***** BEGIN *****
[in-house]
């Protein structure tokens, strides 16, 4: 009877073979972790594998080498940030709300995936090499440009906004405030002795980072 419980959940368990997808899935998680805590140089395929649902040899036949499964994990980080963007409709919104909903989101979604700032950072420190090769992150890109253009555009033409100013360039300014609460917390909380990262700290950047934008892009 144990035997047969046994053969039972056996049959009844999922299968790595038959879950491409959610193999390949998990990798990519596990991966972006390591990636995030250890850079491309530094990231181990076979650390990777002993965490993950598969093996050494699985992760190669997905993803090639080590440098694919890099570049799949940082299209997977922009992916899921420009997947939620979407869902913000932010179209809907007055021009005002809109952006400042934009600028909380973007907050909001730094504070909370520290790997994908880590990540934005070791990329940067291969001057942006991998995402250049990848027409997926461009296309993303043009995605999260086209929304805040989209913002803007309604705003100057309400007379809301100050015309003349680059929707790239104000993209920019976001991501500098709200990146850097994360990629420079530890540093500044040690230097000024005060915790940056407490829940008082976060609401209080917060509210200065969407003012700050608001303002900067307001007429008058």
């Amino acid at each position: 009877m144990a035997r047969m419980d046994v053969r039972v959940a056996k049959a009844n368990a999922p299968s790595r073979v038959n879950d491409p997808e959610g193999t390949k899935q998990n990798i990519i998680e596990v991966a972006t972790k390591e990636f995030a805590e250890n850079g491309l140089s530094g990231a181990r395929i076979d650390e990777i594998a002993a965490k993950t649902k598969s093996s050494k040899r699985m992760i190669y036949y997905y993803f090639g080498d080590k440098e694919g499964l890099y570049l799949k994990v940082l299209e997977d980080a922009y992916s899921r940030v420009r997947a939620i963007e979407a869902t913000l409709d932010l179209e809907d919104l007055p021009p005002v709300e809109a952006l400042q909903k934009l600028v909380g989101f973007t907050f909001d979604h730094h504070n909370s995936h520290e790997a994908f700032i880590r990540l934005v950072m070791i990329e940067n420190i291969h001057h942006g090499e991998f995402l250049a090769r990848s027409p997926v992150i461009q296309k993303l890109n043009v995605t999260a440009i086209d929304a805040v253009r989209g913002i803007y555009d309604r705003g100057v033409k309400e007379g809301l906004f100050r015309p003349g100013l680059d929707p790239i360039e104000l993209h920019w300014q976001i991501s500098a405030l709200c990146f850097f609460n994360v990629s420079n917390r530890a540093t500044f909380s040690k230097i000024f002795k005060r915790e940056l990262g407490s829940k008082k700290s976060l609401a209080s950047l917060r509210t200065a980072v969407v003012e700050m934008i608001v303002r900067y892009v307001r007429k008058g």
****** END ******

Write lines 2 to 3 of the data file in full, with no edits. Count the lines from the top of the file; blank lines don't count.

């Protein structure tokens, strides 16, 4: 009877073979972790594998080498940030709300995936090499440009906004405030002795980072 419980959940368990997808899935998680805590140089395929649902040899036949499964994990980080963007409709919104909903989101979604700032950072420190090769992150890109253009555009033409100013360039300014609460917390909380990262700290950047934008892009 144990035997047969046994053969039972056996049959009844999922299968790595038959879950491409959610193999390949998990990798990519596990991966972006390591990636995030250890850079491309530094990231181990076979650390990777002993965490993950598969093996050494699985992760190669997905993803090639080590440098694919890099570049799949940082299209997977922009992916899921420009997947939620979407869902913000932010179209809907007055021009005002809109952006400042934009600028909380973007907050909001730094504070909370520290790997994908880590990540934005070791990329940067291969001057942006991998995402250049990848027409997926461009296309993303043009995605999260086209929304805040989209913002803007309604705003100057309400007379809301100050015309003349680059929707790239104000993209920019976001991501500098709200990146850097994360990629420079530890540093500044040690230097000024005060915790940056407490829940008082976060609401209080917060509210200065969407003012700050608001303002900067307001007429008058």
């Amino acid at each position: 009877m144990a035997r047969m419980d046994v053969r039972v959940a056996k049959a009844n368990a999922p299968s790595r073979v038959n879950d491409p997808e959610g193999t390949k899935q998990n990798i990519i998680e596990v991966a972006t972790k390591e990636f995030a805590e250890n850079g491309l140089s530094g990231a181990r395929i076979d650390e990777i594998a002993a965490k993950t649902k598969s093996s050494k040899r699985m992760i190669y036949y997905y993803f090639g080498d080590k440098e694919g499964l890099y570049l799949k994990v940082l299209e997977d980080a922009y992916s899921r940030v420009r997947a939620i963007e979407a869902t913000l409709d932010l179209e809907d919104l007055p021009p005002v709300e809109a952006l400042q909903k934009l600028v909380g989101f973007t907050f909001d979604h730094h504070n909370s995936h520290e790997a994908f700032i880590r990540l934005v950072m070791i990329e940067n420190i291969h001057h942006g090499e991998f995402l250049a090769r990848s027409p997926v992150i461009q296309k993303l890109n043009v995605t999260a440009i086209d929304a805040v253009r989209g913002i803007y555009d309604r705003g100057v033409k309400e007379g809301l906004f100050r015309p003349g100013l680059d929707p790239i360039e104000l993209h920019w300014q976001i991501s500098a405030l709200c990146f850097f609460n994360v990629s420079n917390r530890a540093t500044f909380s040690k230097i000024f002795k005060r915790e940056l990262g407490s829940k008082k700290s976060l609401a209080s950047l917060r509210t200065a980072v969407v003012e700050m934008i608001v303002r900067y892009v307001r007429k008058g």